Professor Roach

Ron L. Dowell


… it occurred to him how simple everything would be if somebody came to help him. Two strong people—he had his father and the maid in mind.

Franz Kafka, Metamorphosis
Translated by David Wyllie


Like demigods, cockroaches scurried across the ceiling, down the wall, and disappeared into crevices and cracks. Jubilee Washington lay on his side then turned onto his back, breathing fast. Behind half closed lids, his eyes gyrated.

“Wake up, wake up Jubi. She’s coming,” a voice whispered in his ear.

“What?” His eyes pulled open just as the cercus of a German cockroach disappeared over the edge of his bed sheet.

“Out those beds, boys!” their stepmother Naomi shouted, now in the bedroom he shared with Willie, which was really a shallow living room and roach-turd-sized storage closet removed from the kitchen of her tiny two-bedroom Palm Lane Public Housing unit in Watts, Los Angeles in 1962. Jubilee bolted up in bed as if hit by white dwarf-star dust, scooched palms across his ebony face, and scratched the lizardy leathery neck rash with the back of his finger nails. He pulled the chain to a lamp atop his milk crate bookcase that leaned sideways, filled with encyclopedias and comics about scientists who transformed into super heroes. The incandescent warmed him and illuminated a Maury Wills poster of number 30 sliding into second base on the wall above Jubilee’s twin bed. Willie continued to sleep, his unwashed feet protruded from beneath his bed cover. “I’ve got to dress—get to work—somebody’s got to bring home grits or you don’t eat—” Naomi said.

Naomi was as she was every morning, amber skin with blue Spoolies in hair she’d hot-ironed the night before, dressed in a faded yellowish slip with small green flowers, and furry pink house shoes. She turned and headed back to the kitchen and left the door open to the smell of frying bacon, cooked grits, and cigarette smoke that clung to the air like wet paper clings to a glass.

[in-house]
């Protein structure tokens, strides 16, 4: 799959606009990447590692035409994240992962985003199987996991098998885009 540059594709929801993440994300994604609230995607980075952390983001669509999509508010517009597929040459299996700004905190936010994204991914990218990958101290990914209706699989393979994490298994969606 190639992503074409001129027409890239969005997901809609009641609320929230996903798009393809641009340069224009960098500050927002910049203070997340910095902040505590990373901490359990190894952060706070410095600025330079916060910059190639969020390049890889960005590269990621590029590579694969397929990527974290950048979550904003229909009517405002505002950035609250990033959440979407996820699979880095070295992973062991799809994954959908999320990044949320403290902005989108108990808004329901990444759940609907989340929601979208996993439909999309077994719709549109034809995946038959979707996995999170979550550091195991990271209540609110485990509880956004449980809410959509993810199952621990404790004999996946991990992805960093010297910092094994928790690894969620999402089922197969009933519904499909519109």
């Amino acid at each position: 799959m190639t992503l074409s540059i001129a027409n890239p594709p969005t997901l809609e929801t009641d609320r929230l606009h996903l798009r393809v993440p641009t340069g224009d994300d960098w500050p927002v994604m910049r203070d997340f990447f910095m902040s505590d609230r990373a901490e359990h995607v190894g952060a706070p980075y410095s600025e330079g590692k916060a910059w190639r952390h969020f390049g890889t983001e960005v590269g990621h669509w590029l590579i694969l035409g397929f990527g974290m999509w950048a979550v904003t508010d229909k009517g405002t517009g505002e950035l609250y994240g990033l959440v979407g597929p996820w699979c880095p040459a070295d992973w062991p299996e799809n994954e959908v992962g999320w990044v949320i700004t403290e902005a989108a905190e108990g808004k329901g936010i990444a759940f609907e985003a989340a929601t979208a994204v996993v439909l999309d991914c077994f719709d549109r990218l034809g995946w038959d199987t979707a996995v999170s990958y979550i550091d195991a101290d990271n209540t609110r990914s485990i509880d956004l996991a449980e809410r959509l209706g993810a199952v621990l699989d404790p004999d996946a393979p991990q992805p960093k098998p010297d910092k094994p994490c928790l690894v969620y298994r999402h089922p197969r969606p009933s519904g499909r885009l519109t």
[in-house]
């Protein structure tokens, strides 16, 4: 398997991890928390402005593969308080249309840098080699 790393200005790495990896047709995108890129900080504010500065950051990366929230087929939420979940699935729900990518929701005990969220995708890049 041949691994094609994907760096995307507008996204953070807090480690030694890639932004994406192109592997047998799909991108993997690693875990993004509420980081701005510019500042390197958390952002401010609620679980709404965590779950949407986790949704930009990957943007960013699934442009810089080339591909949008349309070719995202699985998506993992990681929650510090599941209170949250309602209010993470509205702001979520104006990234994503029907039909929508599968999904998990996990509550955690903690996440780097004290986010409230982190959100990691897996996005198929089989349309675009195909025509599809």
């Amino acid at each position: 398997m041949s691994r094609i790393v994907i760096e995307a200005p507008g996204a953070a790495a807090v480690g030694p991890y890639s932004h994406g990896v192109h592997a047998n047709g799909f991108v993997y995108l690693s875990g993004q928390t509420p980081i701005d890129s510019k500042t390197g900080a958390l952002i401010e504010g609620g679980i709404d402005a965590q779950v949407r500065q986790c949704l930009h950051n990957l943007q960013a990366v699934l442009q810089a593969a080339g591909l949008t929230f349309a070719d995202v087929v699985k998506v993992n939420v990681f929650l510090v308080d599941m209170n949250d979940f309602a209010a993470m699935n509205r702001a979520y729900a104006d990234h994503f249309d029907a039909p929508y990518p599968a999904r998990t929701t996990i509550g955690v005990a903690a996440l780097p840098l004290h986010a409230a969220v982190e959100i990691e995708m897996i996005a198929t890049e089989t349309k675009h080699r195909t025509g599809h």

“Get the hell in here, now. Or go live with your dope-head mama—if you can find her.” Naomi always yakked to remind Jubilee how his real mama vanished. She muttered something he never understood about her, Daddy, their bedroom, and other women.

For sure, his family was unlike Beaver Cleaver’s or Ozzie Nelson’s on TV but if his real mother ever returned—

Always edgy, Jubilee wanted to blend into the background unnoticed, invisible, like a roach on the couch. If only he could disappear, too, or transform like comic heroes.

“Yes Naomi,” Jubilee said. “I’m dressed, waiting for Willie.” He threw a ball of socks that hit Willie in the face. “Get your tail up before she comes in here swinging a belt.” A pregnant roach moved unruffled across the windowsill. The ootheca stuck out from her back end; in a couple of months sixteen babies would hatch from the egg sac. He dared not settle back to sleep. Instead he watched the mother roach as she disappeared into a window putty crack. Small, dark, and ever present, roaches ruled.

Willie glared at Jubilee for a moment then snatched the covers over his head and coughed. “You don’t tell me what to do,” he said, voice muffled.

An argument with Willie would certainly bring back Naomi with her favorite leather belt, the thick one daddy sometimes used to support his tool pouch. She swung passionately, like a plantation overseer beating recaptured slaves. She rarely drew blood but her lashes raised webs of purplish-black welts. Her first, second, and third belt licks would be for Jubilee, who stood between their beds in t-shirt and drawers. Willie was never whipped. Jubilee rubbed his neck rash and flung the pillow aside before starting to make his bed.

Willie’s sleep had been fitful. He drooled, and from habit, he felt around for an asthma inhaler on the sturdy nightstand between their beds onto which Jubilee’s bookshelf leaned. Huh, huh, huh—Willie’s shrill whistle and labored wheeze, as if his only source of air was through a straw,

a sure sign of his whereabouts and that an attack was near, had almost drowned out the clatter of cans and dishes in the kitchen. Jubilee reached over to help. “I can do it myself—I ain’t retarded.” Eyes cold, Willie sucked in the medicine and made odd noises in his throat.

Jubilee’s chest tightened when Naomi reappeared and said, “Don’t give me that yes Naomi shit, Jubilee. Move it—you’re just like your cheatin’ daddy—humph! Handyman my ass,” she said. “What handyman plumbs all night?” There’d be breakfast for three that morning, again. “Plumbing other women, I bet.” Daddy spent many days away from home fixing electrical problems, carpentry, and especially nighttime drain cleaning. Or, at least that’s what he said between fights and arguments. Naomi’s tone softened. “Willie—get up honey. You wouldn’t want to be tardy for school.” Like Naomi, Willie’s skin was fair, lighter than a brown paper bag as opposed to Jubilee’s coal black. He even called her mama. Maybe Jubilee should catch asthma.